Bolanle: ‘I’ve always felt welcome. I did struggle a bit when I started my pre-master's. In my class I was practically the only person of colour. So obviously, when I would walk into class, I was very self-conscious. But after a week, I got used to it, and it was fine. Actually, I told my eldest son to go to UT after he finishes his International Baccalaureate.’

Marijke: ‘That must mean that you feel at home at UT.’

Bolanle: ‘Yes, I think UT has positively impacted my life. And I have already tried doing something back for new UT students. I joined a committee that works on improving the wellbeing of students.’

‘I don't want other people going through the same difficulties I went through regarding my health issues. When I came to the Netherlands, the student insurance would not cover medical expenses for students with a pre-existing condition. That doesn't make sense. You can't tell people that, because they are diabetic or have high blood pressure, the insurance will not cover them. People shouldn't be punished for what they did not bring upon themselves. I was excited to see that for the next generations of students, this has been fixed.’

Marijke: ‘Do you feel that projects on student wellbeing should be introduced everywhere? For example, at your alma mater in Nigeria?’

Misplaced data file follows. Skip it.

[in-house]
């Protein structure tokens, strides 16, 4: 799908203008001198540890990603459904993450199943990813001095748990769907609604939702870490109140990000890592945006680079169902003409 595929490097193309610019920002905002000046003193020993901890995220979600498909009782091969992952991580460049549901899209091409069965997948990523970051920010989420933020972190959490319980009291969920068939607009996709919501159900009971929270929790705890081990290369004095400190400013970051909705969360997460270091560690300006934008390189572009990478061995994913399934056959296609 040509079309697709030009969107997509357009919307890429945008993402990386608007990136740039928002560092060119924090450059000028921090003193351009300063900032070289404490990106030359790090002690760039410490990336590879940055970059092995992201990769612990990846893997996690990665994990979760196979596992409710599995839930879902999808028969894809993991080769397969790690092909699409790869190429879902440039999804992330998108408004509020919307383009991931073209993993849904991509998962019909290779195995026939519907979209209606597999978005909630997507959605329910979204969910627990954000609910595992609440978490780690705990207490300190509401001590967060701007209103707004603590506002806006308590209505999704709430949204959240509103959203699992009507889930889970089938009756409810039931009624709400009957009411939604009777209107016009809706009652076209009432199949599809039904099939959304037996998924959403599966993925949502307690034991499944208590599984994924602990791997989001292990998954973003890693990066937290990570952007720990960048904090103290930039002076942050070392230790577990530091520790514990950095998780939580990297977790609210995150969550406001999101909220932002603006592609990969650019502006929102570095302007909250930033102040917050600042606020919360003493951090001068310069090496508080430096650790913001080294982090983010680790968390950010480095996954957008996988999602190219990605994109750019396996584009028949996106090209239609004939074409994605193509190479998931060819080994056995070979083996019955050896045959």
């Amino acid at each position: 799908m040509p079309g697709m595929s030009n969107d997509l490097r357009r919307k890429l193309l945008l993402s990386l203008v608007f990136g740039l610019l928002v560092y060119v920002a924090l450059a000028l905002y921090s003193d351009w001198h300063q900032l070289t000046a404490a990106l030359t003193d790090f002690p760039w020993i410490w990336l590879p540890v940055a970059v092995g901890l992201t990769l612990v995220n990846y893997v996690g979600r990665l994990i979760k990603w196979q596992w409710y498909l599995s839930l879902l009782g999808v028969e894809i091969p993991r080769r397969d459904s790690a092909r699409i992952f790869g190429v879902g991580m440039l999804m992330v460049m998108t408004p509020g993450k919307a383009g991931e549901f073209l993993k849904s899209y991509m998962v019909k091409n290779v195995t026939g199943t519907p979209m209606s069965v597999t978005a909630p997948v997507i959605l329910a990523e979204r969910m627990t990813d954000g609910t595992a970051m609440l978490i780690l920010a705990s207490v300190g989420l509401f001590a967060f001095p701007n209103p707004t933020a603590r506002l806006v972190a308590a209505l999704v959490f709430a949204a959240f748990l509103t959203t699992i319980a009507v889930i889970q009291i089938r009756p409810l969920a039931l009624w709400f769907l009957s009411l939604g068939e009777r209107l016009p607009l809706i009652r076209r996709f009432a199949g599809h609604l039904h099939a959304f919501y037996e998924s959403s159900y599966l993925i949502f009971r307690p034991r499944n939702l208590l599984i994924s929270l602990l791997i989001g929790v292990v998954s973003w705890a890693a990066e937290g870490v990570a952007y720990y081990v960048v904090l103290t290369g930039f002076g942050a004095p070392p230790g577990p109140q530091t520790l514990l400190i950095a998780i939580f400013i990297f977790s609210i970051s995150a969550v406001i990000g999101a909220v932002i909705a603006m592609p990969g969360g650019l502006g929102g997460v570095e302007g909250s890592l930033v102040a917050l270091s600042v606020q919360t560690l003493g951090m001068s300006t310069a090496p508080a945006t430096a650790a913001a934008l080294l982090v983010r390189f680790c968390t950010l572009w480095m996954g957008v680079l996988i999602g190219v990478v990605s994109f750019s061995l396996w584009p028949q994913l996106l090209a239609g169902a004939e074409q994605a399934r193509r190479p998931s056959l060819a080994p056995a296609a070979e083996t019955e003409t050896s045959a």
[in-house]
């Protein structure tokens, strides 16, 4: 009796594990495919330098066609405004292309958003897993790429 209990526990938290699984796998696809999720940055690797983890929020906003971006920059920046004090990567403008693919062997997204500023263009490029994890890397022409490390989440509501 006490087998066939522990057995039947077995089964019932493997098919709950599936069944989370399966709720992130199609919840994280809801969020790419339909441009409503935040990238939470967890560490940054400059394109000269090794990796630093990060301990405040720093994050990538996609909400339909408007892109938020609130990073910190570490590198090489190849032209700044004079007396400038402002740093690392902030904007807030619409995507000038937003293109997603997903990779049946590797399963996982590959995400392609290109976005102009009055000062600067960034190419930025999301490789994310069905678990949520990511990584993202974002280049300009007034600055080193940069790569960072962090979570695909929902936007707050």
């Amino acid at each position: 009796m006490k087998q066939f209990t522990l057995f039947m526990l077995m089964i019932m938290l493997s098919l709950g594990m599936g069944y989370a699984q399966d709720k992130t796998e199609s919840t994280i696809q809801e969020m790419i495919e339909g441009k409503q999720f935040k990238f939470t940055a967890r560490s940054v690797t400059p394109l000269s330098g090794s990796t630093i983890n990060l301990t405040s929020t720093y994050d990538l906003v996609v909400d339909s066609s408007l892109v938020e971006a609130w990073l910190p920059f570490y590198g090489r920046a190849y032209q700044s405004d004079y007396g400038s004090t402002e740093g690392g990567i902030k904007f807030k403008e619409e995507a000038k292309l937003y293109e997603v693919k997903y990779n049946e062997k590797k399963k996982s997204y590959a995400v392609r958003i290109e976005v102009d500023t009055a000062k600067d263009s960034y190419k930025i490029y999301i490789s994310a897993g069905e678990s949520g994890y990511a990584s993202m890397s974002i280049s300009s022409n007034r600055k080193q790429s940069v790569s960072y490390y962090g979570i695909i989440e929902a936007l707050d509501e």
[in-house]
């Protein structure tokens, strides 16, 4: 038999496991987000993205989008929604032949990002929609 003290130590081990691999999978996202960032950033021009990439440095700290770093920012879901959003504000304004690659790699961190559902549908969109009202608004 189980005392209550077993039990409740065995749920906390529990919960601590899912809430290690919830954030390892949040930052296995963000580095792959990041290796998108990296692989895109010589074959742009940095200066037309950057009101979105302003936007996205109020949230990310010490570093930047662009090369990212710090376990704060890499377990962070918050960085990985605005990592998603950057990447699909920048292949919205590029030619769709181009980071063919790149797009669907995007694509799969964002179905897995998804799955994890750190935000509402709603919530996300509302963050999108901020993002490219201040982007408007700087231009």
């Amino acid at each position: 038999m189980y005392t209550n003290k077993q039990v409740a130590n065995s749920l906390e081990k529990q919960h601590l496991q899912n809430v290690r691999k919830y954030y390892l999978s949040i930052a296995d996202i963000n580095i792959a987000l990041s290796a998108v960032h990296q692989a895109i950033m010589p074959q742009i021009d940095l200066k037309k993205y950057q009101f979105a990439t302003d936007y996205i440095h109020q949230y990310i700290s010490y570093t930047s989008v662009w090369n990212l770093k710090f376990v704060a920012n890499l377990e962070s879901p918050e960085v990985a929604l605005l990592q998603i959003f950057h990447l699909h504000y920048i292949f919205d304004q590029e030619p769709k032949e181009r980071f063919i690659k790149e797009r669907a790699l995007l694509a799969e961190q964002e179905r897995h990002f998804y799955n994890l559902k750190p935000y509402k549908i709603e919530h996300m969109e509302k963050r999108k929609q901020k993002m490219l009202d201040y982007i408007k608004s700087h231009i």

Bolanle: ‘Well, I left that university a long time ago, so I wouldn't know if they have a programme regarding student wellbeing. But every school in the world should care about these issues. When students do well, the school will do well. I do hope that someday in the future the schools in Nigeria will do more. I sometimes speak about it to people who work in education there. They often say: “Oh, Bolanle, why would you bother?” But why wouldn't I bother? If this is happening in other parts of the world, why can't we do it? People talk to me about the stress I would endure. But there's no stress, it's just about making up your mind and starting from where you are. That's it.’

Marijke: ‘I think we should finish on that note. It is something many people should take to heart, also at UT. Instead of talking for too long, we just need to start taking action.’


studied in Groningen and Newcastle (United Kingdom) and started her career in education as an English teacher - first in secondary education, later in higher education. She has been working at UT since 2009. She started as a study advisor and bachelor coordinator at TNW and, after various positions at UT, has been the coordinator of International Affairs with a focus on education at the Engineering Technology faculty since September 2020. She is also part of the Shaping Expert Group Inclusion.

Bolanle Idowu MSc (1975)

is a master’s student in Public Administration with corporate communication – her third master’s degree after an MBA in Human Resources at Lagos State University and an MSc in Service Management at the University of Buckingham. Before coming to UT, Bolanle worked at MTN Nigeria for over fifteen years as a Senior Customer Relationship Partner. She is married and has three children. Next to her studies, she runs a coaching business and a female fashion accessory business.